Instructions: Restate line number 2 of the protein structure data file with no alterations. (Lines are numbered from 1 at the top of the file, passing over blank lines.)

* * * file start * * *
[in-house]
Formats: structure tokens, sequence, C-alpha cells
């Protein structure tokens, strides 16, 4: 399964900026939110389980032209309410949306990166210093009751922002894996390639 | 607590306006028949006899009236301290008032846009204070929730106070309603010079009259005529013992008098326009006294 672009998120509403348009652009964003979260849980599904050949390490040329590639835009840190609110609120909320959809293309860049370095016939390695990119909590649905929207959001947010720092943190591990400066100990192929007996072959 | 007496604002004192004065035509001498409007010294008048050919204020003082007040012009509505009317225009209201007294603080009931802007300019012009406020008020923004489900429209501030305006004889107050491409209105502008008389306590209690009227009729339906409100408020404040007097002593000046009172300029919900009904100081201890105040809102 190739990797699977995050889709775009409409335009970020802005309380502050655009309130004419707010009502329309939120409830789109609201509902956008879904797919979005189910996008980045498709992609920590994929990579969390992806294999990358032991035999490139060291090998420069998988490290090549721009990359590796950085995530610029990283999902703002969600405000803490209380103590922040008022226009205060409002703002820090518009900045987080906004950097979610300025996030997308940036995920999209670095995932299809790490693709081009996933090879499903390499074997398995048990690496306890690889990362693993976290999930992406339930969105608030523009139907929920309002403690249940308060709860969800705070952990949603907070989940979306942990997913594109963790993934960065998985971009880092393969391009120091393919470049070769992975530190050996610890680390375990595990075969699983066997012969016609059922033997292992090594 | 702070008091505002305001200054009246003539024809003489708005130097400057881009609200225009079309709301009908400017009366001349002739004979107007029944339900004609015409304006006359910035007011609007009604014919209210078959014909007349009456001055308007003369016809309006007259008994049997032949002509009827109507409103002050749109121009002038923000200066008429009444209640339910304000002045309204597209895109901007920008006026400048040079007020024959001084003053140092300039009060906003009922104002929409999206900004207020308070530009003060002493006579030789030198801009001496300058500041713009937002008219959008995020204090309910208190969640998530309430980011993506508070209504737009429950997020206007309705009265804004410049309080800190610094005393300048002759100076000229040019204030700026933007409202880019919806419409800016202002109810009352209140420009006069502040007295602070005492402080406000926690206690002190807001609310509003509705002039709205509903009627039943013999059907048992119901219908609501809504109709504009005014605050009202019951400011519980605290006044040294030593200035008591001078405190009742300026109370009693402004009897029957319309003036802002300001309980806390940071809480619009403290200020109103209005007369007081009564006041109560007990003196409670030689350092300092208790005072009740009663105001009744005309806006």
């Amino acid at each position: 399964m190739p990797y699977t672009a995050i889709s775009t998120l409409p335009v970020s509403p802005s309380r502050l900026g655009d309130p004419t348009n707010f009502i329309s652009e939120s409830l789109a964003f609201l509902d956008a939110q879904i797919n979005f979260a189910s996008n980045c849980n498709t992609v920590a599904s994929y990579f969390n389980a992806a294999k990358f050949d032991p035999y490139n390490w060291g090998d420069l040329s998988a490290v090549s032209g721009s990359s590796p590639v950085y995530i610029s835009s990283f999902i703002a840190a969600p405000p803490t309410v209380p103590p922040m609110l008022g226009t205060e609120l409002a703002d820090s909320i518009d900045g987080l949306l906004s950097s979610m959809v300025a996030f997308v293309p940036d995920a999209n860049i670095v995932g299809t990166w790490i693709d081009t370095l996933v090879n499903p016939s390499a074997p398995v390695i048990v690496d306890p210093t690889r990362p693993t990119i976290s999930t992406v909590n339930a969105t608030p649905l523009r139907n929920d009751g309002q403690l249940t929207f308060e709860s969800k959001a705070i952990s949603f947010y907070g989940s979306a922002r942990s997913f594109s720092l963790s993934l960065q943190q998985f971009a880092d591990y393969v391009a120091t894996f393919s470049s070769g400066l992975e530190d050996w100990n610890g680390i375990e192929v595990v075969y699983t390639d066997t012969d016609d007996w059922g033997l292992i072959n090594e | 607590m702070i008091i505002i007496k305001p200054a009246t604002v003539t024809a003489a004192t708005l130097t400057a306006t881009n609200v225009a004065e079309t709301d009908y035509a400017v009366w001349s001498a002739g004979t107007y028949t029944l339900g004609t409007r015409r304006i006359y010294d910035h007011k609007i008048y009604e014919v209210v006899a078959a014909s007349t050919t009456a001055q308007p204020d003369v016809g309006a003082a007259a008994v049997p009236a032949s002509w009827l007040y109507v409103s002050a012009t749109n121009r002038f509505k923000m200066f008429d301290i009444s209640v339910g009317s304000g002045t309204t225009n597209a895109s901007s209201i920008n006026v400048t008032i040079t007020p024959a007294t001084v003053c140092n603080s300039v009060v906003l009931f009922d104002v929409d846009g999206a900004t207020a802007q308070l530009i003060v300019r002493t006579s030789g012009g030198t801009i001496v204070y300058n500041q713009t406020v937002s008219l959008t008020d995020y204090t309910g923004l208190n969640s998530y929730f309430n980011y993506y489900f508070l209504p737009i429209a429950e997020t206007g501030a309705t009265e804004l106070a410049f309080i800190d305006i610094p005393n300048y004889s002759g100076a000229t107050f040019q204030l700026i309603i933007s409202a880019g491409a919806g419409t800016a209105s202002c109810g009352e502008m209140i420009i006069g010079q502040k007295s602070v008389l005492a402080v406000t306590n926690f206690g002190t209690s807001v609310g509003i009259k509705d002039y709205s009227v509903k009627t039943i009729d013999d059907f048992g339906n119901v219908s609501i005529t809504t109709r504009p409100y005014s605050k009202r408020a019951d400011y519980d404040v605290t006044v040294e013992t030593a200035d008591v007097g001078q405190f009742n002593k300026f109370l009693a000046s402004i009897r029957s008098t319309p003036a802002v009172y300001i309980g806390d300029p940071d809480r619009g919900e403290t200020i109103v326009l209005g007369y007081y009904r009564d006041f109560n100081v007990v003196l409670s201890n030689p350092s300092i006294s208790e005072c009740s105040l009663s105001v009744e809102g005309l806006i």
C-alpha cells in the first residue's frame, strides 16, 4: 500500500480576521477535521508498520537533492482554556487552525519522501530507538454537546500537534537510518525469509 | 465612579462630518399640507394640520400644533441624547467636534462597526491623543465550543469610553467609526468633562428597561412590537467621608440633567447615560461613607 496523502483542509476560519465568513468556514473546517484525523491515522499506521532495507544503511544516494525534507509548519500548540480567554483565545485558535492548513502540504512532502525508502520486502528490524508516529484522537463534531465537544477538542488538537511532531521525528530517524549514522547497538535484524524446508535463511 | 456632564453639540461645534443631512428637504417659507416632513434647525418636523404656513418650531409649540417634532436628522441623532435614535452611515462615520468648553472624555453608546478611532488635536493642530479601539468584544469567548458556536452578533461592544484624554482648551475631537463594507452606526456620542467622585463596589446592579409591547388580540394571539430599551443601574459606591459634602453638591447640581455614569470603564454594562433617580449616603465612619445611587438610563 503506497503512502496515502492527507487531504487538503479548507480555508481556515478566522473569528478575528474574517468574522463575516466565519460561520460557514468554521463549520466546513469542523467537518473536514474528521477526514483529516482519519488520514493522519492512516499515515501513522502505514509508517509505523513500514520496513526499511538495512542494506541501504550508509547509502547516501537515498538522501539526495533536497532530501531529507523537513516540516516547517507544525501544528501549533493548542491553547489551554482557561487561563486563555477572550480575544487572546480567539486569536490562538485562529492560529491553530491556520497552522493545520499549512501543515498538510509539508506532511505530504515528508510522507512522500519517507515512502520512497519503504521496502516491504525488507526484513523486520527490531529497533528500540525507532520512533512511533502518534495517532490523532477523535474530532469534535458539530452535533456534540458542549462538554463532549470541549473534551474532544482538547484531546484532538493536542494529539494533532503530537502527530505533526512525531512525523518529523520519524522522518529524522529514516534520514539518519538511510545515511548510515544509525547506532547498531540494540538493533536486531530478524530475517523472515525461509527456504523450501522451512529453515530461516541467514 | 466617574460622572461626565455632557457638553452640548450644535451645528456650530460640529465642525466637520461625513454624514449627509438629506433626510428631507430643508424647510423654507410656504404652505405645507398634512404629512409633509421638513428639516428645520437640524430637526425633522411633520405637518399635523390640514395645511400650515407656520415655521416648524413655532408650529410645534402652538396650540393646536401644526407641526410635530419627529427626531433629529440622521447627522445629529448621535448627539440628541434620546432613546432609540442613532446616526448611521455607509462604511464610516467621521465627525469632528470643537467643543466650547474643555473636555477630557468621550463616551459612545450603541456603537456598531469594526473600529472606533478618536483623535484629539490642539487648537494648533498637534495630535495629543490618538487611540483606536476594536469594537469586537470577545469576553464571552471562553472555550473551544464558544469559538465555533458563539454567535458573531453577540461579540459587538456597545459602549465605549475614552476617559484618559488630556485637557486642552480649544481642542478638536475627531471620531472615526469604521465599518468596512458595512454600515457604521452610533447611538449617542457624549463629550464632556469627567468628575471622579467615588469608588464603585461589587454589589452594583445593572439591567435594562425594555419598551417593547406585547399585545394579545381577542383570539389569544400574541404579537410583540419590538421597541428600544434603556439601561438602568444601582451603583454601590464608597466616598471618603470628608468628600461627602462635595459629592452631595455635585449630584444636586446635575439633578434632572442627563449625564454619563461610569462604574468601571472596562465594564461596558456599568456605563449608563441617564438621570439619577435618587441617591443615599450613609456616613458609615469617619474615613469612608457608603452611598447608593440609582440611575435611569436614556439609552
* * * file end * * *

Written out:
Formats: structure tokens, sequence, C-alpha cells